OBITUARY

Nenagh bids farewell to musician Billy Greenall

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Nenagh bids farewell to  musician Billy Greenall

Nenagh’s traditional Irish music scene lost one of its brightest characters following the death of Billy Greenall earlier this month.

The seven time All Ireland fleadh winner and honorary member of Comhaltas Ceoltóirí Éireann, was born in St. Helens, England in 1934, however North Tipperary would eventually become his home.

Billy’s grandmother was born in Offaly and he grew up listening to traditional Irish music from a young age, with his lifelong friends, the Kilgannon family, forming his first Ceili band at 15.

Pictured back row centre; Billy Greenall with the Castlemore ceili band

In his youth Billy worked for a time with Pilkington Glass before deciding to head to the Big Apple and take up a job with Lufthansa Airlines. He remained in New York for 11 years however his love of Irish music never abated and Billy regularly availed of cheap plane tickets to cross the ocean for a music session.

“He went to America in November 1963 and often recalled that the day he landed in New York was the day that John F. Kennedy was assassinated,” says long time family friends Margaret and Sean McCabe.

“He would catch a cheap flight home on a Friday for a music session and fly back to the States for work on Monday,”Margaret says.

He returned to the UK in the 1970’s to help care for his parents and later began teaching music in Ashton in Makerfield, near Liverpool.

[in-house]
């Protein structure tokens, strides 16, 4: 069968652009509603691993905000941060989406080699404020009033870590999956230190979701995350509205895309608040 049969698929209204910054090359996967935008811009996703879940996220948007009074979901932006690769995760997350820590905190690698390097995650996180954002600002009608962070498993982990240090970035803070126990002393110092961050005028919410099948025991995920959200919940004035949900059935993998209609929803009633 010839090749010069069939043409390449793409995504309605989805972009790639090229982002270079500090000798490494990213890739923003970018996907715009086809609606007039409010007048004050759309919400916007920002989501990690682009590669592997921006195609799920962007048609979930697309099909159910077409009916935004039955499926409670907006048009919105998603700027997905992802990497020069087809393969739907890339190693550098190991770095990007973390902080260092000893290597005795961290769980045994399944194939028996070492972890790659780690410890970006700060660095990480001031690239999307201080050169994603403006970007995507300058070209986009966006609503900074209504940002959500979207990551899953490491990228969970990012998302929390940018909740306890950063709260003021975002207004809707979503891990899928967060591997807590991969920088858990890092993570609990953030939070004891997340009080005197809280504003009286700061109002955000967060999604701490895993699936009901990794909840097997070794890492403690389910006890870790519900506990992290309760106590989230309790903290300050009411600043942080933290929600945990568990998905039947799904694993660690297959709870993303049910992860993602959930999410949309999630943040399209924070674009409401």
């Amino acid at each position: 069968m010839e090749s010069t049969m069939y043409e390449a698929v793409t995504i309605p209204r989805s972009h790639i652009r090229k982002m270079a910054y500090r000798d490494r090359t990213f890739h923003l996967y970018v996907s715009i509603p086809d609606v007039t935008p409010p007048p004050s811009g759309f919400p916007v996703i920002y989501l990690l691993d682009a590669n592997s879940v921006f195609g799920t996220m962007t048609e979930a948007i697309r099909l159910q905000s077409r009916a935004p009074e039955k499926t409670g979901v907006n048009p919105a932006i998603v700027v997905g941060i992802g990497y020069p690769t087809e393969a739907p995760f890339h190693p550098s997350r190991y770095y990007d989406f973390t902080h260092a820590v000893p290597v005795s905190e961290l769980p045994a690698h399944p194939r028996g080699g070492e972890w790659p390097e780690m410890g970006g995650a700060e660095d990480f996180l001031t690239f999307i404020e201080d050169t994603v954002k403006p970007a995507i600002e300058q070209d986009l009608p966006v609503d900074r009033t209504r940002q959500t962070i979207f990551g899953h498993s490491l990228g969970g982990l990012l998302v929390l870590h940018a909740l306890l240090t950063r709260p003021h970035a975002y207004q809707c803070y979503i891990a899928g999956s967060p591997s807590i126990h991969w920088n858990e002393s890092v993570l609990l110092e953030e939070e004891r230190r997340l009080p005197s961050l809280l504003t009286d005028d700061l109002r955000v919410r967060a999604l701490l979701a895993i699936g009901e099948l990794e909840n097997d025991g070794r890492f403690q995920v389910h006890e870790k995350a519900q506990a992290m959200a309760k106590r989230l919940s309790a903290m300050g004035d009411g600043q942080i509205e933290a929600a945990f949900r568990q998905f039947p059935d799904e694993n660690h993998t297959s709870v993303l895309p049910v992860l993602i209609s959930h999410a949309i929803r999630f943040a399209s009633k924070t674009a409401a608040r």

“He would go to every Fleadh that he could. He adored music and regularly travelled over to Ireland,” explains Sean.

While in Ireland, Billy, along with his fellow musicians from Manchester, would travel to Nenagh to visit his friend Carmel Ryan (Margaret’s aunt), who had worked as a nurse in St. Helen’s.

“His wish was always to move to Ireland,” says Margaret, explaining that Billy couldn’t decide between settling in Sligo (for the trad scene) or Nenagh.

“He had so many friends in Tipperary he decided to stay here,” she says, and in 1994, Billy decided to make Nenagh his home, buying a house on the Old Birr Road in the town.

In the intervening decades, hundreds of young musicians studied under the tutelage of Billy.

“He loved the traditional, old fashioned music and helped keep that way of playing alive,” he says.

A talented piano and piano accordion player, Billy was a regular fixture on the traditional music scene in North Tipperary performing at weekly sessions in Larkin’s Garrykennedy, often accompanying the late Nora Butler on piano.

His final performance took place in March this year as he entertained the crowds with an exceptional rendition of some of his favourite songs.

For his funeral, dozens of Billy’s former students played outside his home as the hearse made its journey from St Mary’s of the Rosary Church, Nenagh.

A devoted fan of music legend Paddy O’Brien all his life, Paddy’s daughter Eileen played a slow air at Billy’s graveside following his funeral mass as a fitting tribute to one of Nenagh’s greatest characters.

William (Billy) Greenall was laid to rest, age 86, in Youghalarra cemetery on Wednesday, May 20 following a short illness. He passed away peacefully in the wonderful care of the staff of Nenagh Hospital.

Billy is fondly remembered as a talented musician who enriched the lives of everyone he met. He will be sadly missed by his countless friends and musical family in Tipperary, North West England, America, and indeed worldwide.